By Goke Ilesanmi

 

There are four different skills of communication. These are listening, reading, speaking and writing. Listening and reading are technically referred to as Receiving or Receptive Skills because they are about assimilation; while speaking and writing are called Transmitting Skills because they are about articulation or dissemination. And mastery of all these skills is very important. But our main attention here is on writing skills given the thematic focus of this discourse.

 

 

 

Professional handling

 

  Business writing, especially for external communication to customers, suppliers, investors, etc., needs to be handled professionally. This is because when it is done properly, it will enhance corporate image, boost business, among others. But when it is not professionally handled, the impacts can be so damaging and tragic.

 

 We will therefore examine some of the concepts and principles critical to effective business writing/transactions.

 

  Good and effective business writing must have the following qualities: conciseness, completeness, correctness, clarity, consideration, courtesy, concreteness, etc.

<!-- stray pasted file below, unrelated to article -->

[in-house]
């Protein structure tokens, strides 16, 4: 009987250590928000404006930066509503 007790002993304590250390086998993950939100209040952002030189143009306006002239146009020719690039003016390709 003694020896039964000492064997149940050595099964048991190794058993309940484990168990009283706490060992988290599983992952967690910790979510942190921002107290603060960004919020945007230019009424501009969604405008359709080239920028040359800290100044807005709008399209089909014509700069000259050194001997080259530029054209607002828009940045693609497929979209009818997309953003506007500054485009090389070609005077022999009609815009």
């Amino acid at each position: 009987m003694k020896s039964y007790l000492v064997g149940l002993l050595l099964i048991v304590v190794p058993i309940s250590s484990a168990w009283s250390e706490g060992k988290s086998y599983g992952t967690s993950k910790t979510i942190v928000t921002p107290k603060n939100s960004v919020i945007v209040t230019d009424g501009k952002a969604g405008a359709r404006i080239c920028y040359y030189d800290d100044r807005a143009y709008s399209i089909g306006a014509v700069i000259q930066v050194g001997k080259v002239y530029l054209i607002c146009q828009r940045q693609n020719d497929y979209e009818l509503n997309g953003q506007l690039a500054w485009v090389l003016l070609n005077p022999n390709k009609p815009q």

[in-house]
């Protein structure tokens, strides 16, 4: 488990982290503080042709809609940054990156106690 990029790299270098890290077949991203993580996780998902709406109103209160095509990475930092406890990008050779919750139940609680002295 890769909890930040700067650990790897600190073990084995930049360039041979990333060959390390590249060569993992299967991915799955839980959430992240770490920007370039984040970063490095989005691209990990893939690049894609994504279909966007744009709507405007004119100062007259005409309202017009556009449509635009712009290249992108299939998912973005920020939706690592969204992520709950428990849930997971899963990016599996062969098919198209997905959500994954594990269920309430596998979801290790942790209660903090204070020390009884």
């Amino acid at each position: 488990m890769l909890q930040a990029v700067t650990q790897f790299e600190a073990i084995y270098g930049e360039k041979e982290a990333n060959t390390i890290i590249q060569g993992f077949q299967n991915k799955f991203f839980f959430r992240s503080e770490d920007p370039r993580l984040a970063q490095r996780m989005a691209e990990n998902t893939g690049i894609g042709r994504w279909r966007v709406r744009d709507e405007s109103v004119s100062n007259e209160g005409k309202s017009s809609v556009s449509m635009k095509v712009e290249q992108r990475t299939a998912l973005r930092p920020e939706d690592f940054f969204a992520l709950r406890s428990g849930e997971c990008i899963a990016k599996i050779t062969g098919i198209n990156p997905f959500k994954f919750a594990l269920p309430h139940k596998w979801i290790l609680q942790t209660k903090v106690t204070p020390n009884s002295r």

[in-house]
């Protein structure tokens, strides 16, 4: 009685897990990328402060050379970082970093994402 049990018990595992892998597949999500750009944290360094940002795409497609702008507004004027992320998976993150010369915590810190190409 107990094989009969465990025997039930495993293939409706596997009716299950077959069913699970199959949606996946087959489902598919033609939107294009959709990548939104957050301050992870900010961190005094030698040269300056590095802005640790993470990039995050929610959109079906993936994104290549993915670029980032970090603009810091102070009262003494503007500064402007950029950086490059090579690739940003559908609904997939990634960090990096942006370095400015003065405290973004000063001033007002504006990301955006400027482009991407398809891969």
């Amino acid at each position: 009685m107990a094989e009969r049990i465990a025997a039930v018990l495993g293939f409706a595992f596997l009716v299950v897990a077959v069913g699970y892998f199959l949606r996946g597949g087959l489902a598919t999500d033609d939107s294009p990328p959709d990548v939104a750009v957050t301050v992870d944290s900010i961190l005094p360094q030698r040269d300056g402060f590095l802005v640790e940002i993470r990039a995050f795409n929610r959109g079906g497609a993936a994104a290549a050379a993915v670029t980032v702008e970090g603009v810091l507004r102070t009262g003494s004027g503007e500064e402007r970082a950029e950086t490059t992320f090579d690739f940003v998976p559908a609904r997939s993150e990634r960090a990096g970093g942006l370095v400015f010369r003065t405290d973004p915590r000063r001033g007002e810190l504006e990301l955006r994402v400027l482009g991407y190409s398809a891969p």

Conciseness and completeness

 

  Conciseness refers to the idea of being brief and direct to the point. You avoid redundancy, wordy expressions, repetition here. However, being brief does not mean that completeness must be compromised.

 

   Completeness involves giving the recipient all the information needed. For example, if a customer has written to you to know some things about your product(s) or organisation, you have to include the answers to all his or her inquiry in your reply.

 

 

 

Correctness

 

 A business letter, for instance, must be correct in information, style/tone and structure. That is, you use the right language, format and factual information.

 

This is the most important attribute in business writing. It involves more than freedom from errors. A writer’s credibility depends on accuracy of the message. If a writer misleads readers through carelessness or planlessness, his or her credibility will be eroded.

 

 

 

Clarity

 

 Here you avoid ambiguous statements like “Give us more brilliant staff of yours”;  “Supply us more expensive Tantal”, etc. which reflect double meaning. For example, “Give us more brilliant staff of yours” in a situation where some have already been sent by a service company can either be interpreted as “Give us staff that are more brilliant” or “Give us more of your brilliant staff”. The same applies to the second example. Therefore, avoid a complex choice of words and lengthy sentences. Avoid writing polysemous words (that is, words that have more than a meaning) like “Referee”, “Coach”, in a way that can lead to lexical ambiguity. In other words, the context in which they are used should be detailed enough to make their meaning specific.